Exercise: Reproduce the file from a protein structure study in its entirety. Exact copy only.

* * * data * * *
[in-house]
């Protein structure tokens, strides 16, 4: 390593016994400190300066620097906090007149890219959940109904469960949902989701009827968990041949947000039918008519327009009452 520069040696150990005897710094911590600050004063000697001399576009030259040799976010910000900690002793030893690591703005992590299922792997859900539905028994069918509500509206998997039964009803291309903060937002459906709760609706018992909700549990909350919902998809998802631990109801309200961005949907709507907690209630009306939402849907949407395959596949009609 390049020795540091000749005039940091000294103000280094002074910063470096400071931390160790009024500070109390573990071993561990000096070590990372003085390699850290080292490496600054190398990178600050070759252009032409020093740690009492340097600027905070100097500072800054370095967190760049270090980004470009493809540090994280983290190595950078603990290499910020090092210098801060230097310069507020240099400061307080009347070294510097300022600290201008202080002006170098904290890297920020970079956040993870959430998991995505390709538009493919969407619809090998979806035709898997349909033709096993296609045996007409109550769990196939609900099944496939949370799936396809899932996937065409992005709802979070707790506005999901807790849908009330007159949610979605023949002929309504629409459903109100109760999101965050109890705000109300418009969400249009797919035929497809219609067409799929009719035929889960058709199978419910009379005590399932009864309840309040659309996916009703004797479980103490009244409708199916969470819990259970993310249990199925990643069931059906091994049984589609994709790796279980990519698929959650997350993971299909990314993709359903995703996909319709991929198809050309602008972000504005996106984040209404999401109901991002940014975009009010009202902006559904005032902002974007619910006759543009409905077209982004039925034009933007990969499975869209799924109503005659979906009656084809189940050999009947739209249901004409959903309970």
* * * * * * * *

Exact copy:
[in-house]
């Protein structure tokens, strides 16, 4: 390593016994400190300066620097906090007149890219959940109904469960949902989701009827968990041949947000039918008519327009009452 520069040696150990005897710094911590600050004063000697001399576009030259040799976010910000900690002793030893690591703005992590299922792997859900539905028994069918509500509206998997039964009803291309903060937002459906709760609706018992909700549990909350919902998809998802631990109801309200961005949907709507907690209630009306939402849907949407395959596949009609 390049020795540091000749005039940091000294103000280094002074910063470096400071931390160790009024500070109390573990071993561990000096070590990372003085390699850290080292490496600054190398990178600050070759252009032409020093740690009492340097600027905070100097500072800054370095967190760049270090980004470009493809540090994280983290190595950078603990290499910020090092210098801060230097310069507020240099400061307080009347070294510097300022600290201008202080002006170098904290890297920020970079956040993870959430998991995505390709538009493919969407619809090998979806035709898997349909033709096993296609045996007409109550769990196939609900099944496939949370799936396809899932996937065409992005709802979070707790506005999901807790849908009330007159949610979605023949002929309504629409459903109100109760999101965050109890705000109300418009969400249009797919035929497809219609067409799929009719035929889960058709199978419910009379005590399932009864309840309040659309996916009703004797479980103490009244409708199916969470819990259970993310249990199925990643069931059906091994049984589609994709790796279980990519698929959650997350993971299909990314993709359903995703996909319709991929198809050309602008972000504005996106984040209404999401109901991002940014975009009010009202902006559904005032902002974007619910006759543009409905077209982004039925034009933007990969499975869209799924109503005659979906009656084809189940050999009947739209249901004409959903309970």